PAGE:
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Yes, they are real. See this proof? Ireland has a sizable community of fairies and leprechauns. Evidence of their existence is everywhere, if you open your eyes and look. We recommend starting your search in the mossiest part of the forest, where the ferns grow tall. If you don’t succeed, have your child ask an elderly person. They are eager to tell your kids all about them and just as eager to hear reports of your sightings. They must remember a time when the fairies roamed free.

10. Each day ends like this… 

A creamy stout poured from a nitro can. And yes, those are wool slippers that are 76% more comfortable than the Uggs in your closet. Cozy cozy. The sun sets much later this far north, so days are longer and you can grab a little R & R outdoors after bedtime in summer. In cooler months you can just chill by the fire. This is me on a rainy June evening, when outdoor temps dipped and the sun didn’t set until 10pm, leaving us a nice long and quiet evening to enjoy while Robin slept upstairs.

Cheers!

Verbosity: The Gift of Language is Mine’s

As a lover of language, I’ve enjoyed watching Robin’s verbal skills evolve. I still misunderstand him sometimes, but at 4, he is able to rephrase or clarify. He is even able to think me lame for all that I misinterpret, and to verbalize his low opinion of me, sometimes quite creatively! So lest you be mistaken for an idiot too, here is a primer on 4-year-old speak, straight from my Robin’s beak.

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Why say it in 10 words when you can say it in 30? What a gift, after all those months of futile crying and mumbling shyness. To wake up one morning speaking in complete, run-on sentences, able to narrate each thought and idea with a paragraph! Some mornings it is hard to get the toothbrush in. My sudden chatterbox!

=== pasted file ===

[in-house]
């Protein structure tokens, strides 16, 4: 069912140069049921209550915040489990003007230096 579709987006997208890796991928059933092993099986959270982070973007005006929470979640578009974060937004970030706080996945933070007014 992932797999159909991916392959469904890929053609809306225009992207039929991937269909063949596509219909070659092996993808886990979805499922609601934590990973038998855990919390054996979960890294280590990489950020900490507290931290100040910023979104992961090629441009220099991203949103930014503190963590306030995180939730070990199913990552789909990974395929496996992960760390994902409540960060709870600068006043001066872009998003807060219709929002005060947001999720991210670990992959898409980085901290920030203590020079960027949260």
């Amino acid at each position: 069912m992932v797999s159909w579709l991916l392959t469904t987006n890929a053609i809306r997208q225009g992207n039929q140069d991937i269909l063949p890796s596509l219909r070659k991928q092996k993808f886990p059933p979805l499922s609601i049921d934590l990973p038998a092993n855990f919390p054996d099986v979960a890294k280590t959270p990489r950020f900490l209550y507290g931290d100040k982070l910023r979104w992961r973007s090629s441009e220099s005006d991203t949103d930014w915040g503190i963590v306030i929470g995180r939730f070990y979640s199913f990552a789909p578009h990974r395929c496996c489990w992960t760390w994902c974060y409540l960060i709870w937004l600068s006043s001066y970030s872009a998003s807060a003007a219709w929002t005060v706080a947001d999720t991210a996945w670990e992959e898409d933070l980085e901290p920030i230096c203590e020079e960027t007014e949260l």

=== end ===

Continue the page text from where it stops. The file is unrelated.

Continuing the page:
The failure of logic
I’ve struggled to learn some Italian and pity anyone learning English. Robin’s errors are predictable. They run on perfect logic and expose every exception and failure in our complex language. His choices make more sense:
Goed (gode) – past tense of go; went: “I goed to the store.”
Tattoon (tat-TOON) – tattoo, though usually a temporary one of a character he likes
Heared (heerd) – past tense of hear; heard: “Mommy, I heared you! OK?! Stop talking.”
See also: builded (built), runned (ran), puted (put)
Leafes (leef-EZ) – plural of leaf; leaves: “I picked some leafes for you.”
Mine’s (minze) – first person possessive; mine: “Don’t eat that cookie, Mom. It’s mine’s. No, mommy. Please! It’s mine’s. You already eated the other five.”

Mine’s